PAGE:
After reading Bob Engalhardt's post about running his motor at about 6 times the design speed by increasing the frequency to 360 Hz.
In school they talk about an induction motor causing the voltage to lead the current, but in the situation where the frequency is increased, does the phenomenon ever cause the voltage to come back into phase with the current albeit one cycle out?
If so does the motor then run more efficiently at that frequency?
I wonder if the motor's HP output starts to drop significantly at somewhere around or over 4x the rated RPM. I suppose that the HP ouput is much lower at higher speeds.
Although the motor continues to run at many times the rated speed, I suspect that it would fail (smoke, not explode) at or before 4x maybe if a reasonable load (of 1/2 to 1 HP) was being driven.
I'm not suggesting that Bob connect the motor to a load since the original experiment is dangerous enough.
Being able to see the results of such experiments performed in appropriate protective enclosures would be ineresting (or at an isolated location like where Mythbusters did the water heater experiments). Very high speed video cameras would most likely make some enjoyable videos.
There must be some occupations where rotating mechanisms to the point of destruction was a fairly common event, but I suspect that much of that type of analysis is done with computers now, not actually scattering parts.
Something interesting happened last night, that may or may not be relevant to your question.
DoN wondered whether it would even start with an initial freq of 360, so I reduced to "accel" time to 1/10 sec (with output freq of 360 Hz). When I pushed "start" the speed snapped up, but not to 10700 (2400 IIRC) & there was a different sound from the motor windings.
As I turned down the speed pot at some point the motor started speeding up & then down as I continued. I may not have the behavior exactly right, but it was quite peculiar. This strangeness was present as I increased the accel time until I got to 6 sec. Then it was fine.
So I expect that I'm going to be learning something new about motors, Bob
In general, an inductor will never become a capacitor, ie. develop a phase shift where current leads voltage. it IS possible, in an inductor with a large number of turns of very fine wire where the interwinding capacitance will overtake inductance, but you are usually talking about RF not 400 Hz where that happens. With an ideal inductor, a full 360 degree phase lag is impossible. With a real inductor with winding capacitance, too, then the phase lag will go to 90 degrees, stay there until this crossover frequency (at which point the capacitive reactance approaches the inductive reactance) is reached, and then will head back to zero degrees. When the cap. and inductive reactances are equal, the phase angle will be zero - this is parallel resonance, and so the winding current would be maximum, but the impedance of the winding would be ZERO, ie. short circuit! This would be hard on your power supply. it would also be at low RF frequencies, I would expect. WAY faster than you could spin the motor.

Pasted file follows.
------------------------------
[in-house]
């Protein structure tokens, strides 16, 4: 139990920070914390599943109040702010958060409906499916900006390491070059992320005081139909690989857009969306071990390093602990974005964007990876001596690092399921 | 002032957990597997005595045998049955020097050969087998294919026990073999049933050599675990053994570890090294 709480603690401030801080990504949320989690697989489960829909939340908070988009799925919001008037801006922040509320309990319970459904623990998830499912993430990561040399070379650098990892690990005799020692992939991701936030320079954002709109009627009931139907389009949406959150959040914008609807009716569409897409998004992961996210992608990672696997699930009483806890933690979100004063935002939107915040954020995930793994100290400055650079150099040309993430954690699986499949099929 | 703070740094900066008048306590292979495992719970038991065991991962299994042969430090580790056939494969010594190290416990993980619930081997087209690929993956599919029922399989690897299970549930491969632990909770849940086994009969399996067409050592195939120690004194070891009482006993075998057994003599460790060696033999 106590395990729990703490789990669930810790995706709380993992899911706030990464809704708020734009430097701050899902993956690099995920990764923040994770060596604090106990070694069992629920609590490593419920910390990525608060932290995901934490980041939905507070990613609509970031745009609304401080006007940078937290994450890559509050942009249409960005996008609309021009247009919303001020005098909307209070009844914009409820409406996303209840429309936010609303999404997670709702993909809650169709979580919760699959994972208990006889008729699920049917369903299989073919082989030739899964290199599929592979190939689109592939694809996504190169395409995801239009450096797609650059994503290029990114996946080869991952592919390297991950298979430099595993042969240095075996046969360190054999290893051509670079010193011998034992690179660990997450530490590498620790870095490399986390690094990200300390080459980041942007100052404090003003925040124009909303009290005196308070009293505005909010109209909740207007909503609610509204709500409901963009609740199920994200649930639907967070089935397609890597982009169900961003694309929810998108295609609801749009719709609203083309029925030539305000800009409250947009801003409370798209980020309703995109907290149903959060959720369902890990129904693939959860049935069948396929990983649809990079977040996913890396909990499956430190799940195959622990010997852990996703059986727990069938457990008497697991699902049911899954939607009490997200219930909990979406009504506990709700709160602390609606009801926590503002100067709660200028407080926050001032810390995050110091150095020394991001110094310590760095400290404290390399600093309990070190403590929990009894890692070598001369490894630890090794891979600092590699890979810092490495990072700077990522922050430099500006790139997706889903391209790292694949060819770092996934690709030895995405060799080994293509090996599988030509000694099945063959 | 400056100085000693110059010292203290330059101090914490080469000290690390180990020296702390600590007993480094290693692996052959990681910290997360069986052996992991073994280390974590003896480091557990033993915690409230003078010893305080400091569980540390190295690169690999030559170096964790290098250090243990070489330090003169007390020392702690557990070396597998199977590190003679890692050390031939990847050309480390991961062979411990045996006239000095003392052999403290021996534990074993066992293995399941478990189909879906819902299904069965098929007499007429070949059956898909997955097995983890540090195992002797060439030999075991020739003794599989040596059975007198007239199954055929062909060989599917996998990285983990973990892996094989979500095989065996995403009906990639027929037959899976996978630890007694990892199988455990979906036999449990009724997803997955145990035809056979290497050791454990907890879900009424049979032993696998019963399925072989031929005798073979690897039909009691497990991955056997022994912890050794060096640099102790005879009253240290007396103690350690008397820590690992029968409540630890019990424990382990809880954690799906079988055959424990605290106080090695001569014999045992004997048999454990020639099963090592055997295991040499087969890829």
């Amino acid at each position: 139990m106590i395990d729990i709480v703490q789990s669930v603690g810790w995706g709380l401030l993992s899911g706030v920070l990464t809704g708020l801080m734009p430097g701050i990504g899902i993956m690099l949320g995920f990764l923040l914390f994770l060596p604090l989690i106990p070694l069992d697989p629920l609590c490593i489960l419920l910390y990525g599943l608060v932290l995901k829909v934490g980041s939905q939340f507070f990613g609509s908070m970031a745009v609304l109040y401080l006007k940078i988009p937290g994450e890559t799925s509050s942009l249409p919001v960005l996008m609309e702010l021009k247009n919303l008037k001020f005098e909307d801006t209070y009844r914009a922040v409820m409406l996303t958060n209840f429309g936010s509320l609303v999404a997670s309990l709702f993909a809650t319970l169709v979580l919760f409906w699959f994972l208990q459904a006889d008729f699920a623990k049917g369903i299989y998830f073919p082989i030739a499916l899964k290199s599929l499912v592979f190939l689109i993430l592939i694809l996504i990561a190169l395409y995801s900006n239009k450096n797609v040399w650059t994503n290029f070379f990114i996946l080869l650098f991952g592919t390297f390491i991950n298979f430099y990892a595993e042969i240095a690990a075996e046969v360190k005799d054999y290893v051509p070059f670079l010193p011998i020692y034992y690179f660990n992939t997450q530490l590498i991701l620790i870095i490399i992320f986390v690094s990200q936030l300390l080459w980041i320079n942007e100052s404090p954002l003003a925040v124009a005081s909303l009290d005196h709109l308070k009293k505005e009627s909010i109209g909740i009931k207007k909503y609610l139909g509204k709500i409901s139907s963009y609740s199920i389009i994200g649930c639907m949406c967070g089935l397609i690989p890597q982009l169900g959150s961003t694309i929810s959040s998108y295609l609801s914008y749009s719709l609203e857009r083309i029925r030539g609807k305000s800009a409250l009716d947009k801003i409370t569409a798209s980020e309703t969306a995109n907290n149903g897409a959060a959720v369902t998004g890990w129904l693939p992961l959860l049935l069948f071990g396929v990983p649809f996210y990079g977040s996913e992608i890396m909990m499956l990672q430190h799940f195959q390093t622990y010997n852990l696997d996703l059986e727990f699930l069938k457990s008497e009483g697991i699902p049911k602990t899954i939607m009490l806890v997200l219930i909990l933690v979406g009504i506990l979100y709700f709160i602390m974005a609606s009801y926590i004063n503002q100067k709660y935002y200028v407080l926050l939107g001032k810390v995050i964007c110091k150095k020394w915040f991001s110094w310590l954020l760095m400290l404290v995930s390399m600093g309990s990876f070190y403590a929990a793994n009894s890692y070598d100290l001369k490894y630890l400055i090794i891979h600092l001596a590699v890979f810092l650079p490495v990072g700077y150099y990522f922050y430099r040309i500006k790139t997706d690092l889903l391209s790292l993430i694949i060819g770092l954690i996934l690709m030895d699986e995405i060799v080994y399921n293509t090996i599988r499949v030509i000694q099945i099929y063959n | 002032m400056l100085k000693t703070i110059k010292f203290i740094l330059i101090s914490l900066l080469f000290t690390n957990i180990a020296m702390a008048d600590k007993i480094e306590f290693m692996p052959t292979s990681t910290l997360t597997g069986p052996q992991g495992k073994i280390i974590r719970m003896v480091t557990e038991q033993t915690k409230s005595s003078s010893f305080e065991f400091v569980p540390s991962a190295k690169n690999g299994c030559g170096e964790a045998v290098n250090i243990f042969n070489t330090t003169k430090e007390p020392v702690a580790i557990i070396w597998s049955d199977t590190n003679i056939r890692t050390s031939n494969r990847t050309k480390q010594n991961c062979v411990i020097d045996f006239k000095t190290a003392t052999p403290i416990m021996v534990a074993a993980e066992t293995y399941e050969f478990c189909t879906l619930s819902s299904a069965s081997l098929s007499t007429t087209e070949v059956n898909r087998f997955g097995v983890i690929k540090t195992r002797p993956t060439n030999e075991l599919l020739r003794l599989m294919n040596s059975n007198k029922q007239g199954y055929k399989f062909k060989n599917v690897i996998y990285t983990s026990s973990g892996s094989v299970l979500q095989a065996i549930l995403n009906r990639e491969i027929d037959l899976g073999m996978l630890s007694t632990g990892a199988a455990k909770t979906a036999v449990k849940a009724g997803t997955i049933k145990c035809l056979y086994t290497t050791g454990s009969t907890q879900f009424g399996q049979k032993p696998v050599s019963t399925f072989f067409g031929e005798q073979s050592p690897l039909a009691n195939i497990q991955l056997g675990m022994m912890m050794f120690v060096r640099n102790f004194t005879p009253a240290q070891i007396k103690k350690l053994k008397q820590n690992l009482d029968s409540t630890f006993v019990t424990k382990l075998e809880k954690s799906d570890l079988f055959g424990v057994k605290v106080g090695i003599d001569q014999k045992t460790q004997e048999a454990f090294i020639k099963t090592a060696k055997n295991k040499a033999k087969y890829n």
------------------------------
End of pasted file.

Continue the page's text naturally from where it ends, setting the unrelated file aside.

No, the motor efficiency would drop to zero, as all the current would be feeding the winding capacitance, and never be available to do work.
Not necessarily. I heard about a wood shop that ran all their motors on
800 Hz power. They were using conventional 50 Hz iron but rewound for higher poles, I believe. So, they were not running plain 2-pole and
4-pole motors at 800 Hz, but they were still running them QUITE fast, perhaps 12,000 RPM for an 8-pole motor. You definitely can get more HP out of them by running the RPM up, pretty much on a linear scale, except for windage losses and hysteresis losses. You can compensate for the hysteresis loss by reducing stator excitation just a little bit, sacrificing just a little bit of torque. You have to be careful balancing eddy losses against frequency, though. For a proper ground-up design of a high-frequency motor, the stator laminations should be made thinner. At 400 Hz, you'd want to go to .001" laminations or so, and then the varnish would be thicker than the iron, and really sabotage the whole effort. If you can't change the laminations, then the stator iron is going to get hot for sure, and I don't know how you combat that. but, whoever rewound the motors for that wood shop figured all this out and apparently made it work.